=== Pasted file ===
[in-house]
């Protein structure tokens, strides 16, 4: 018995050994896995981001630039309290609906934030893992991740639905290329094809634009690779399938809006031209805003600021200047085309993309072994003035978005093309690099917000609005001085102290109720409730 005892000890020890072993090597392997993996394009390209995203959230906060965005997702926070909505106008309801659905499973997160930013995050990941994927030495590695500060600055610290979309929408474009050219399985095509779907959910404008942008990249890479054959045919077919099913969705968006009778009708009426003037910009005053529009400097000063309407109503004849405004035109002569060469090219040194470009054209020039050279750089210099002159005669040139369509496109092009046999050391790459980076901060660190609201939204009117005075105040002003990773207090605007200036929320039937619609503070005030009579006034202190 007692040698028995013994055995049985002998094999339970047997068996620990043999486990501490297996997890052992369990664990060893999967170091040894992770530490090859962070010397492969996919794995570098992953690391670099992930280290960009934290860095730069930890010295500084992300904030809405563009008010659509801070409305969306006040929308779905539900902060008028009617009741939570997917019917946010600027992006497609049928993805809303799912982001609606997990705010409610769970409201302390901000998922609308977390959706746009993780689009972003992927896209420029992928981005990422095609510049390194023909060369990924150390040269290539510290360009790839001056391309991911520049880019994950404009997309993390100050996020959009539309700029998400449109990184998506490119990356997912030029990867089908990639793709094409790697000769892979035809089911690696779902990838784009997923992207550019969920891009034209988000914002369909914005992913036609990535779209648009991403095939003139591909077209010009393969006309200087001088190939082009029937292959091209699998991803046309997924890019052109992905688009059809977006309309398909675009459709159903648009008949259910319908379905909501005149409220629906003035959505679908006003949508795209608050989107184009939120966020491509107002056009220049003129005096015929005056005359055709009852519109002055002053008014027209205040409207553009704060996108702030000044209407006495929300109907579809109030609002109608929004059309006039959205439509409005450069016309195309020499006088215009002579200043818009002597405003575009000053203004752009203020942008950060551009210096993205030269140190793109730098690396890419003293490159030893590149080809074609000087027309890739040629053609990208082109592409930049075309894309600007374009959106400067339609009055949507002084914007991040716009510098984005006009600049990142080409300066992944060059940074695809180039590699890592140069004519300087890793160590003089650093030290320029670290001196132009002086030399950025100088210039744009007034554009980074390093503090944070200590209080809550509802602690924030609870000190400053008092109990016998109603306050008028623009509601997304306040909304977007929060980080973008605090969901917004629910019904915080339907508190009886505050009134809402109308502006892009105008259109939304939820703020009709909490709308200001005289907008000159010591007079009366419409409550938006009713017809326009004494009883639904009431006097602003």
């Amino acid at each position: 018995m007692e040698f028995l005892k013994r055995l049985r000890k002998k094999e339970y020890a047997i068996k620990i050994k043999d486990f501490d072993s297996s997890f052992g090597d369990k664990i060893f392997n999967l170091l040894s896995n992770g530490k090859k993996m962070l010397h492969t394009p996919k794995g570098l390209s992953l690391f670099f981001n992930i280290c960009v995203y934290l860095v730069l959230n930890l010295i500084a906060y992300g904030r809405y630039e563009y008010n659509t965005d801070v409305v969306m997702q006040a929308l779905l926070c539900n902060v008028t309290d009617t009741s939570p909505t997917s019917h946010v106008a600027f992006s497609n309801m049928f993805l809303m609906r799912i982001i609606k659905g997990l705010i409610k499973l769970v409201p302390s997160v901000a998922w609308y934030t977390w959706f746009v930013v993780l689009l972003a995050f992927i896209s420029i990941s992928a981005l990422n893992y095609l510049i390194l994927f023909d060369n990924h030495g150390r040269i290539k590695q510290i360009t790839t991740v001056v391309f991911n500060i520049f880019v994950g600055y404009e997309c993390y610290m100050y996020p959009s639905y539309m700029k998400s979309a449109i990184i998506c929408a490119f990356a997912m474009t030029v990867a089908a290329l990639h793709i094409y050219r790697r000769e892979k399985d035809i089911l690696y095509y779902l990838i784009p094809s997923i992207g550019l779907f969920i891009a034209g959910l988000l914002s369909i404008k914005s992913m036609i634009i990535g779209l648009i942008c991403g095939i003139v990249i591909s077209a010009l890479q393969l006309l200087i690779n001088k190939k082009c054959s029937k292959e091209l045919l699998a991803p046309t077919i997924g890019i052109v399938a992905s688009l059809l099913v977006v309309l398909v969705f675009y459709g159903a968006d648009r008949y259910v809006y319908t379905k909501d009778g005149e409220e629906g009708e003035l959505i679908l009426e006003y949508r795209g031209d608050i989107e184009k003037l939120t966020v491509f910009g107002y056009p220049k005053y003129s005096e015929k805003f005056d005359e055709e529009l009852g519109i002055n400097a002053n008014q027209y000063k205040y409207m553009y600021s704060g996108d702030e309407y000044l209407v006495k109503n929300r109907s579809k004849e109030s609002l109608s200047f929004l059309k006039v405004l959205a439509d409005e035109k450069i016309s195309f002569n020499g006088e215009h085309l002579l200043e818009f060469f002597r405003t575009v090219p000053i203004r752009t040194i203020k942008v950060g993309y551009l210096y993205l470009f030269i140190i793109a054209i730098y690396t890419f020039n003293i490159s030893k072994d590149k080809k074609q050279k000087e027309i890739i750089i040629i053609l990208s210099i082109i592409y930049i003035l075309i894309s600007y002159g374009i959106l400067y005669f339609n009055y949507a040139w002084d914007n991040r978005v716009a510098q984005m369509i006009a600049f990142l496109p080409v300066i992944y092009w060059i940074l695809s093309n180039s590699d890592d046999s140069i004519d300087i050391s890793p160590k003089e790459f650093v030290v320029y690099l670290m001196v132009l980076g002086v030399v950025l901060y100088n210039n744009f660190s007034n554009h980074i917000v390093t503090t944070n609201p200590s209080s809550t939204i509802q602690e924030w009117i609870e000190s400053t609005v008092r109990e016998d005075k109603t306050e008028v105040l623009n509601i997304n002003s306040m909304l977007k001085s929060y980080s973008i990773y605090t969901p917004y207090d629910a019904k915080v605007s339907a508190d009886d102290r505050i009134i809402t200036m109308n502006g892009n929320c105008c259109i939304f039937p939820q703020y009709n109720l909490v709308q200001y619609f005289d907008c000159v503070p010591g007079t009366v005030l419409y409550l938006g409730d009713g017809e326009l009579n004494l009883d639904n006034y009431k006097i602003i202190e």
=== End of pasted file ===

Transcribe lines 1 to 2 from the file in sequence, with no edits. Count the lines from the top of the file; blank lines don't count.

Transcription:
[in-house]
């Protein structure tokens, strides 16, 4: 018995050994896995981001630039309290609906934030893992991740639905290329094809634009690779399938809006031209805003600021200047085309993309072994003035978005093309690099917000609005001085102290109720409730 005892000890020890072993090597392997993996394009390209995203959230906060965005997702926070909505106008309801659905499973997160930013995050990941994927030495590695500060600055610290979309929408474009050219399985095509779907959910404008942008990249890479054959045919077919099913969705968006009778009708009426003037910009005053529009400097000063309407109503004849405004035109002569060469090219040194470009054209020039050279750089210099002159005669040139369509496109092009046999050391790459980076901060660190609201939204009117005075105040002003990773207090605007200036929320039937619609503070005030009579006034202190 007692040698028995013994055995049985002998094999339970047997068996620990043999486990501490297996997890052992369990664990060893999967170091040894992770530490090859962070010397492969996919794995570098992953690391670099992930280290960009934290860095730069930890010295500084992300904030809405563009008010659509801070409305969306006040929308779905539900902060008028009617009741939570997917019917946010600027992006497609049928993805809303799912982001609606997990705010409610769970409201302390901000998922609308977390959706746009993780689009972003992927896209420029992928981005990422095609510049390194023909060369990924150390040269290539510290360009790839001056391309991911520049880019994950404009997309993390100050996020959009539309700029998400449109990184998506490119990356997912030029990867089908990639793709094409790697000769892979035809089911690696779902990838784009997923992207550019969920891009034209988000914002369909914005992913036609990535779209648009991403095939003139591909077209010009393969006309200087001088190939082009029937292959091209699998991803046309997924890019052109992905688009059809977006309309398909675009459709159903648009008949259910319908379905909501005149409220629906003035959505679908006003949508795209608050989107184009939120966020491509107002056009220049003129005096015929005056005359055709009852519109002055002053008014027209205040409207553009704060996108702030000044209407006495929300109907579809109030609002109608929004059309006039959205439509409005450069016309195309020499006088215009002579200043818009002597405003575009000053203004752009203020942008950060551009210096993205030269140190793109730098690396890419003293490159030893590149080809074609000087027309890739040629053609990208082109592409930049075309894309600007374009959106400067339609009055949507002084914007991040716009510098984005006009600049990142080409300066992944060059940074695809180039590699890592140069004519300087890793160590003089650093030290320029670290001196132009002086030399950025100088210039744009007034554009980074390093503090944070200590209080809550509802602690924030609870000190400053008092109990016998109603306050008028623009509601997304306040909304977007929060980080973008605090969901917004629910019904915080339907508190009886505050009134809402109308502006892009105008259109939304939820703020009709909490709308200001005289907008000159010591007079009366419409409550938006009713017809326009004494009883639904009431006097602003």